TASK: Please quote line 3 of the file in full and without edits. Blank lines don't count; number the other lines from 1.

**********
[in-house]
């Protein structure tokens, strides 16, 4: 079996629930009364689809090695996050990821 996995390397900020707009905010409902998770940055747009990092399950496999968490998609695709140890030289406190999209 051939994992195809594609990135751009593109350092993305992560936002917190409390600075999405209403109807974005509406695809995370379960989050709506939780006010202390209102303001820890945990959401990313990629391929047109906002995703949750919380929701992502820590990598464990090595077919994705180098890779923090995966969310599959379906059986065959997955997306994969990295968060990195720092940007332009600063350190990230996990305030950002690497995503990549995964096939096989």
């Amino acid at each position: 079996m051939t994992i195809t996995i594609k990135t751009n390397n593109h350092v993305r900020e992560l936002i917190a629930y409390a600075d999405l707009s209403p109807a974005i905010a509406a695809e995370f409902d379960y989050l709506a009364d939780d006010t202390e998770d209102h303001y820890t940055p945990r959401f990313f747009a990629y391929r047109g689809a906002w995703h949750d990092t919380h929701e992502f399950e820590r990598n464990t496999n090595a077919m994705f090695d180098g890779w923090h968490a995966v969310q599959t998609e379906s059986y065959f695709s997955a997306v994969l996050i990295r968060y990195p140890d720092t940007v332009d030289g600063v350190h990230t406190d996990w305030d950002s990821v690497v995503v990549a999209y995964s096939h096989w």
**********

């Amino acid at each position: 079996m051939t994992i195809t996995i594609k990135t751009n390397n593109h350092v993305r900020e992560l936002i917190a629930y409390a600075d999405l707009s209403p109807a974005i905010a509406a695809e995370f409902d379960y989050l709506a009364d939780d006010t202390e998770d209102h303001y820890t940055p945990r959401f990313f747009a990629y391929r047109g689809a906002w995703h949750d990092t919380h929701e992502f399950e820590r990598n464990t496999n090595a077919m994705f090695d180098g890779w923090h968490a995966v969310q599959t998609e379906s059986y065959f695709s997955a997306v994969l996050i990295r968060y990195p140890d720092t940007v332009d030289g600063v350190h990230t406190d996990w305030d950002s990821v690497v995503v990549a999209y995964s096939h096989w």